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Force-Placed Insurance Suit Seeks Federal Class Status

Ala. homeowner sues in Atlanta, claims HSBC 'flagrantly' back-dated policies, billed excessively, took kickbacks

, Daily Report

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New U.S. District Court Judge for the Northern District of Georgia Steve Jones. Photo by Zachary D. Porter/Daily Report 03/14/11
New U.S. District Court Judge for the Northern District of Georgia Steve Jones. Photo by Zachary D. Porter/Daily Report 03/14/11

An Alabama homeowner is suing a U.S. subsidiary of London bank HSBC in federal court in Atlanta, claiming it has engaged in a long-running illegal kickback scheme over homeowners insurance.

Alabama resident Robin Blackburn also is seeking class-action status. The proposed class includes anyone who has had a loan or line of credit with HSBC Finance Corp. or its affiliates that is secured by a home mortgage and who has been charged for a "force-placed" hazard or flood insurance policy. The suit also names as a defendant insurance company Assurant Inc. and American Security Insurance Co.

"Force-placed" insurance is purchased by a lender or mortgage servicer for mortgaged properties and then billed to the property owner to protect the lender's interest in the property against fire, flood, wind or other hazards, according to the suit.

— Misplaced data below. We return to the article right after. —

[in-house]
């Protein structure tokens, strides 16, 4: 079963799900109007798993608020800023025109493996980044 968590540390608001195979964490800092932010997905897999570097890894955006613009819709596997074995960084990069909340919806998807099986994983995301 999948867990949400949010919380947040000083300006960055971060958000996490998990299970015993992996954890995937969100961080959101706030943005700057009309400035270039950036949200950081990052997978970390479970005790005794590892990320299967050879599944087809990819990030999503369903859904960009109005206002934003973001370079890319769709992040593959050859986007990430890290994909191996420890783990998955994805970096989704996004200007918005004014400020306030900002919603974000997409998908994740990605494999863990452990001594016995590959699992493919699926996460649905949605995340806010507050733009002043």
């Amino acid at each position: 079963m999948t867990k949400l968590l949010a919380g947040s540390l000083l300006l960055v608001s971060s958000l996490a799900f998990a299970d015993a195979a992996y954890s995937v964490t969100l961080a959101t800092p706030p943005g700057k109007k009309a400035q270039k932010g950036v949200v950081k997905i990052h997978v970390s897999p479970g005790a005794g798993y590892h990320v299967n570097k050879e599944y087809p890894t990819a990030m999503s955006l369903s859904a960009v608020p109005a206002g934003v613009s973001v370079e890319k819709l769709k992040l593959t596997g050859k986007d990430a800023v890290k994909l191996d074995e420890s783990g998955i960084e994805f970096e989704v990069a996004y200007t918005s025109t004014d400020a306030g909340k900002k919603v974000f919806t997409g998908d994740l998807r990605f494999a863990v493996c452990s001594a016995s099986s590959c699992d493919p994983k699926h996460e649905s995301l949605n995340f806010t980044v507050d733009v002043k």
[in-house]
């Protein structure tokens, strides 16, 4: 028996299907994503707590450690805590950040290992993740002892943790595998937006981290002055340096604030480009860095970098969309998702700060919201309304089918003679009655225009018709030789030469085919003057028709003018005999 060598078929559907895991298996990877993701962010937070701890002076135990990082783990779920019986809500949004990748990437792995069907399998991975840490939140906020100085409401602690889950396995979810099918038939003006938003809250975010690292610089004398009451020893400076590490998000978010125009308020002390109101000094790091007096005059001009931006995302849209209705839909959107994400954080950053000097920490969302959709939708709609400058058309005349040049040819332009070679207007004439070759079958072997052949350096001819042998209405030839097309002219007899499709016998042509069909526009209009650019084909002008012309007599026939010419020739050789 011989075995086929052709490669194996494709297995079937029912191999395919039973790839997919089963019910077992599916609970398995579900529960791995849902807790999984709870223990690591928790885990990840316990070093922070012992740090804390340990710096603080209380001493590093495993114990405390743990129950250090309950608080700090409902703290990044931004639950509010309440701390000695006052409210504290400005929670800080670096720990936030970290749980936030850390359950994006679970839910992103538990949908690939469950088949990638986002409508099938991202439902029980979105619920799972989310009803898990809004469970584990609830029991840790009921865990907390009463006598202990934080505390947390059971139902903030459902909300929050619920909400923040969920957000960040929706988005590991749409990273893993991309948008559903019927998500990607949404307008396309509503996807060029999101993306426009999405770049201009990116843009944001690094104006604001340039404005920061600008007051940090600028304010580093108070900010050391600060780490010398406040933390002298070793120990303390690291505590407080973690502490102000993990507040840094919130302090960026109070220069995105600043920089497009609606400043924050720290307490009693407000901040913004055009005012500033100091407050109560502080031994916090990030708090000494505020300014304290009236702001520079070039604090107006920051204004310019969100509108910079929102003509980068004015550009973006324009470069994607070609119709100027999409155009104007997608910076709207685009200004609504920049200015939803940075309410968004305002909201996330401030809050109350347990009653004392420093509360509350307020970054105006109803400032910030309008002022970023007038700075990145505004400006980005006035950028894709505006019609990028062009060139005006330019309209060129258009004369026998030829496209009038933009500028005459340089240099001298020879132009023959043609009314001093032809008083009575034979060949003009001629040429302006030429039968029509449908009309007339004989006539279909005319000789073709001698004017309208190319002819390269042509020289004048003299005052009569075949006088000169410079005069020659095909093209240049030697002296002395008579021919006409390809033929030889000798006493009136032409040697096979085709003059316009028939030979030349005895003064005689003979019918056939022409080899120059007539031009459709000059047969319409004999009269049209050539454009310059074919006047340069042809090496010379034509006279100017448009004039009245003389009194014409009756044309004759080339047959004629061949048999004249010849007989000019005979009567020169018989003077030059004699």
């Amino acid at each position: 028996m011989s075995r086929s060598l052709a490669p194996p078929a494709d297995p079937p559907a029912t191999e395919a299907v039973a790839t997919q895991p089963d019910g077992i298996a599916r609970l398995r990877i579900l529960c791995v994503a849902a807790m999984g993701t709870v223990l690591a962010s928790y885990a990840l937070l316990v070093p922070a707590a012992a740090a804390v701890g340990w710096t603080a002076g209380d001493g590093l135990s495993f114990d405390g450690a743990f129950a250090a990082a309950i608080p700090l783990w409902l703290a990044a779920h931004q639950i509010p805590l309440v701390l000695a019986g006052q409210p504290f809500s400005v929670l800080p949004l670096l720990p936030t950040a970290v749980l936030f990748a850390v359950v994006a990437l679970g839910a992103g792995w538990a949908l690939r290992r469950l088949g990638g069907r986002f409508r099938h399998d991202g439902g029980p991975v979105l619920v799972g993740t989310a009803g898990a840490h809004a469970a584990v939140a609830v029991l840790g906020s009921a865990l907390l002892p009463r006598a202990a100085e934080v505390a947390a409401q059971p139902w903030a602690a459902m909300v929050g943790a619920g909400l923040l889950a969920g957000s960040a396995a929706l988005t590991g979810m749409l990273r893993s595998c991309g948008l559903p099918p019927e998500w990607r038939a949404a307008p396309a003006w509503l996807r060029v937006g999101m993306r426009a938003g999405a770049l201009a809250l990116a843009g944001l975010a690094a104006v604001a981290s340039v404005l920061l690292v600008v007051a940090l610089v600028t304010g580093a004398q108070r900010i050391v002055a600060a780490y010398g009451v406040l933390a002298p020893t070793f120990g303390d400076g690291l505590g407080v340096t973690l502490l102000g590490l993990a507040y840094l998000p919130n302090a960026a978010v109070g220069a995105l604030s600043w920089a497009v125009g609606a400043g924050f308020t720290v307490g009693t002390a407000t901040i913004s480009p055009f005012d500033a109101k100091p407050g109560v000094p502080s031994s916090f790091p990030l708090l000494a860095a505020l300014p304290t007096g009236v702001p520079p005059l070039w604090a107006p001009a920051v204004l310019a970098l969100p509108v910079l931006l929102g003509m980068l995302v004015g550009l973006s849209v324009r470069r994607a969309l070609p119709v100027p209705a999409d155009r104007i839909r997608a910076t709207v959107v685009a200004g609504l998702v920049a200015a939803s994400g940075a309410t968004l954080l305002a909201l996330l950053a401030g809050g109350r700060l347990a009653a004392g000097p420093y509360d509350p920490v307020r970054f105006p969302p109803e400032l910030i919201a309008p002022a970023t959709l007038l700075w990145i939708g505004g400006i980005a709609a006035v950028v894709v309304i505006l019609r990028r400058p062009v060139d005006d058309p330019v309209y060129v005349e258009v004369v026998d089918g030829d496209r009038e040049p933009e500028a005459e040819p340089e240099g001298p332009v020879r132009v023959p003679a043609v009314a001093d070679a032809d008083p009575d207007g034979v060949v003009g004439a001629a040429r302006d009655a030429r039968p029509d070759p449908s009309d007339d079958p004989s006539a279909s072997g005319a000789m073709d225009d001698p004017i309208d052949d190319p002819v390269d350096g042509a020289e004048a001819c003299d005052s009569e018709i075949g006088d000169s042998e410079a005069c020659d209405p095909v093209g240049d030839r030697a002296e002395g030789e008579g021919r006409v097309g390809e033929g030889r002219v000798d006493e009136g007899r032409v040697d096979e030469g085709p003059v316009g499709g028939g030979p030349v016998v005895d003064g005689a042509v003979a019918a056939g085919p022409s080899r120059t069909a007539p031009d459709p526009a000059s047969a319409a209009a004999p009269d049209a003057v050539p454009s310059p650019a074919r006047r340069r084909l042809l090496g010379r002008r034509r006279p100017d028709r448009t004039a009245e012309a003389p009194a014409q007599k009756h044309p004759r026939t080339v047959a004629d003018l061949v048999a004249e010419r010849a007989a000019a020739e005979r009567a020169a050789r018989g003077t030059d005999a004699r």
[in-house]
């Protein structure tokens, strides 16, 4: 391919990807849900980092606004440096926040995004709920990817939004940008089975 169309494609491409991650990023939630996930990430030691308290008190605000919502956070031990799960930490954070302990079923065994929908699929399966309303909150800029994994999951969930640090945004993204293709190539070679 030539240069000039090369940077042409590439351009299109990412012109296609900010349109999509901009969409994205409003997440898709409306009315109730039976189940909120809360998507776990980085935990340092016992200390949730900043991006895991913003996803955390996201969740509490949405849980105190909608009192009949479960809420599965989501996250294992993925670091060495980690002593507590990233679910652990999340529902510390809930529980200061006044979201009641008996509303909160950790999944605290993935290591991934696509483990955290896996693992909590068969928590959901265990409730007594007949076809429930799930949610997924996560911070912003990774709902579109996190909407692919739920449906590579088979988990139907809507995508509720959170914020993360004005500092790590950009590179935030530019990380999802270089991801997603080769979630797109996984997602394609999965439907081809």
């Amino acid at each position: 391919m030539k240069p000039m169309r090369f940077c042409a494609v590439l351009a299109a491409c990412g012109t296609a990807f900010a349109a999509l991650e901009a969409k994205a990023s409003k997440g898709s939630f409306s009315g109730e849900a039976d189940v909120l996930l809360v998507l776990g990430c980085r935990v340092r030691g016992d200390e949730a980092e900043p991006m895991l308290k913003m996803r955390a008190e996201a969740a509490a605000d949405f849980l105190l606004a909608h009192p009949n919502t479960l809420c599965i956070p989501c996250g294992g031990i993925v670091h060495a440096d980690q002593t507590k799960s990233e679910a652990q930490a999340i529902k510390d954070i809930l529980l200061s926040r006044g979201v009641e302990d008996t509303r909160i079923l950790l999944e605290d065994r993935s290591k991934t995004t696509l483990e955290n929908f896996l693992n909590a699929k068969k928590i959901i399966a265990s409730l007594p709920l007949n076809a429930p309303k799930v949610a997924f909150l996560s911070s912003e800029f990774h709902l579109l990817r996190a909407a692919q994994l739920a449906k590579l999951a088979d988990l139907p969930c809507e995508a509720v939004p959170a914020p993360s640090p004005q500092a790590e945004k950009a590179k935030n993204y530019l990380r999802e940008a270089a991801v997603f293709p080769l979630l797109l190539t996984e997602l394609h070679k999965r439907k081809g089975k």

Although the suit acknowledges that lenders "generally have the right to force-placed insurance…where the property securing the loan is not insured by the borrower," it claims that HSBC has "flagrantly" abused that right by back-dating force-placed insurance policies, billing excessive prices and accepting kickbacks from Assurant Inc.

"At issue is whether HSBC and Assurant have been unjustly enriched by manipulating the force-placed insurance process so as to systematically engage in a kickback scheme," the plaintiff claims.

Regulators scrutinizing

According to the suit, which was filed in November, force-placed insurance practices are attracting the growing scrutiny of regulators across the country.

Last year, the superintendent of New York's Department of Financial Services testified at state insurance hearings that an investigation on force-placed insurance uncovered "exponentially higher premiums" than regular homeowner's insurance; serious harm to distressed borrowers because of a lack of market competition and because the costs were embedded in the mortgages; "tight relationships between banks, their subsidiaries and insurers" and "systematic kickback scheme."

In September, Assurant and J.P Morgan Chase agreed to a $300 million settlement to resolve accusations that they forced homeowners into buying overpriced property insurance and entered into kickback arrangements that inflated policy prices.

An HSBC spokeswoman declined to comment on the case. Assurant spokesman Robert Byrd told the Daily Report, "We cannot comment on the specifics of the suit, but we intend to vigorously defend against the allegations in this case." Assurant is represented locally by Christopher Allen Riley of Alston & Bird.

So far, no attorneys have filed notices of appearance on behalf of HSBC in the case.

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